After Kherson, the White House is at odds over how to handle the Ukrainian file

After Kherson, the White House is at odds over how to handle the Ukrainian file
After Kherson, the White House is at odds over how to handle the Ukrainian file

After Kherson, the White House is at odds over how to handle the Ukrainian file

In internal talks in the White House, for example The War in UkraineIn recent weeks, America’s top general and chairman of the Joint Chiefs of Staff, Mark Milley, has made vigorous efforts to find a diplomatic solution as fighting nears a winter lull.

However, Milley’s position does not have broad support from President Joe Biden’s national security team, including Secretary of State Anthony Blinken and National Security Advisor Jake Sullivan, neither of whom believe it is time to have serious talks about Ukraine, administration officials said Discussions familiar with the matter.

Chairman of the US Joint Chiefs of Staff, Mark Milley (Archive – The Associated Press)

According to officials, there is a growing debate within the government over whether Ukraine’s recent successes on the battlefield should prompt renewed efforts to reach some sort of negotiated end to the fighting.

Milley’s views on calling for negotiations became more public in recent days after Ukraine retook Kherson.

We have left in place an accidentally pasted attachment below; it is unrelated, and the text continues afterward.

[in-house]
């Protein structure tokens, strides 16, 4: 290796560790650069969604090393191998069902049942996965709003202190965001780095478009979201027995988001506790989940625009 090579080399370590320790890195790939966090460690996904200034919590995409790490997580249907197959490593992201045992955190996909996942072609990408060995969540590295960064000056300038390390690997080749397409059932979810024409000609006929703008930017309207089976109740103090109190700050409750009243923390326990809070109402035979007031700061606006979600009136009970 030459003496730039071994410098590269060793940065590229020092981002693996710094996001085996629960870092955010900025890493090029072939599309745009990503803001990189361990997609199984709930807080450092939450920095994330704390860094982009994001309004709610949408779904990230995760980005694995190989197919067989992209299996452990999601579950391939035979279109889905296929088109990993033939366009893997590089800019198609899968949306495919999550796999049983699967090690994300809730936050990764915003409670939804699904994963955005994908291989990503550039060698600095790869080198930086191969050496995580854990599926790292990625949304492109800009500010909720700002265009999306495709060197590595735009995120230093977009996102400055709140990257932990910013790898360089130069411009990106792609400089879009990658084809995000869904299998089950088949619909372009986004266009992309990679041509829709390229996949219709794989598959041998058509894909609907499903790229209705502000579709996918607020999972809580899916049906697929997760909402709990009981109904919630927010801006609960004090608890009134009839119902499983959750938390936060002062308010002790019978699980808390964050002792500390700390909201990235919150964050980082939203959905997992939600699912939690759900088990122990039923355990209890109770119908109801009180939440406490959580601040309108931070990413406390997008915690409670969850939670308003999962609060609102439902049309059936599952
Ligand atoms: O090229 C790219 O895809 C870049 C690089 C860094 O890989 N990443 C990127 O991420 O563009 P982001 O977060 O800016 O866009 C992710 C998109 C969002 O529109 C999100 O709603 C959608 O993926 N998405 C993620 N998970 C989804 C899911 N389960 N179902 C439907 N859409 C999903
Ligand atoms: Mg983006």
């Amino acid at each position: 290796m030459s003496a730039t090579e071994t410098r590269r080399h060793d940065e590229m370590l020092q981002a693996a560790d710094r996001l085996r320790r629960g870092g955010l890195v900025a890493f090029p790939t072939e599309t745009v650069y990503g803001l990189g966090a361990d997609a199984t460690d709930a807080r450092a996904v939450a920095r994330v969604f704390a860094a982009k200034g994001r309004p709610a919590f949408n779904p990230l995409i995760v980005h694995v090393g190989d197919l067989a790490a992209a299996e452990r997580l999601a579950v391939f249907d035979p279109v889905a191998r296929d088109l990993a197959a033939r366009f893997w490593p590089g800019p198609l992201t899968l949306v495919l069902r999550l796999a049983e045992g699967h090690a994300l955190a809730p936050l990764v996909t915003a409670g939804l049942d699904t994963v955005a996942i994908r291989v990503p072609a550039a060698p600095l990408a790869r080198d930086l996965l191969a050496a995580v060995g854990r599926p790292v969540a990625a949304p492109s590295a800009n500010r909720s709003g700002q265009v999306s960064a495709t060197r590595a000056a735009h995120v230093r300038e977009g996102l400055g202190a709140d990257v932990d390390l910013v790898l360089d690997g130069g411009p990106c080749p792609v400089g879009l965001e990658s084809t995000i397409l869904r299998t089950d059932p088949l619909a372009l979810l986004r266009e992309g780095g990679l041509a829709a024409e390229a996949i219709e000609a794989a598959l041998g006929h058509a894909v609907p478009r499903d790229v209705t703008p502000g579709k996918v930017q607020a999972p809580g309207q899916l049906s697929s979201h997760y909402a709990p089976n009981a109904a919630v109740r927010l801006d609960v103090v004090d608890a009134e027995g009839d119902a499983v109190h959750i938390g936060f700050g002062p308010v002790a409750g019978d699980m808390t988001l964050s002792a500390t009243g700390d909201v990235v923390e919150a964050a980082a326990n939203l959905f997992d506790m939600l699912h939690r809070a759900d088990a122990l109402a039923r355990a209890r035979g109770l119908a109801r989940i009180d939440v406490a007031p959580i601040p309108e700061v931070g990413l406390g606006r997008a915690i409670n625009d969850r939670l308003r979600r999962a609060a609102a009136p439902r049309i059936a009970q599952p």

Speaking at New York’s Economic Club on Wednesday, Milley commended Ukraine’s military for fighting Russia to an impasse, but said full military victory was elusive.

“If there is an opportunity to negotiate, if peace can be achieved, seize it and seize the opportunity,” Milley said.

The comments did not surprise government officials given Milley’s internal call for negotiations, but they also raised concerns among some about the appearance of a government that the Kremlin sees as divided.

While some Biden officials are more open to exploring what diplomacy might look like, sources tell CNN that most senior diplomats and national security officials are concerned about giving Russian President Vladimir Putin any leverage at the negotiating table and believe that the Ukrainians should decide. When should they talk, not the United States.

In internal deliberations, officials said, Milley tried to make it clear that he was not pushing for a Ukrainian surrender, but that he believed now was the best time to end the war before it continued into the spring or beyond and led to more deaths and leads to destruction without changing the front lines.


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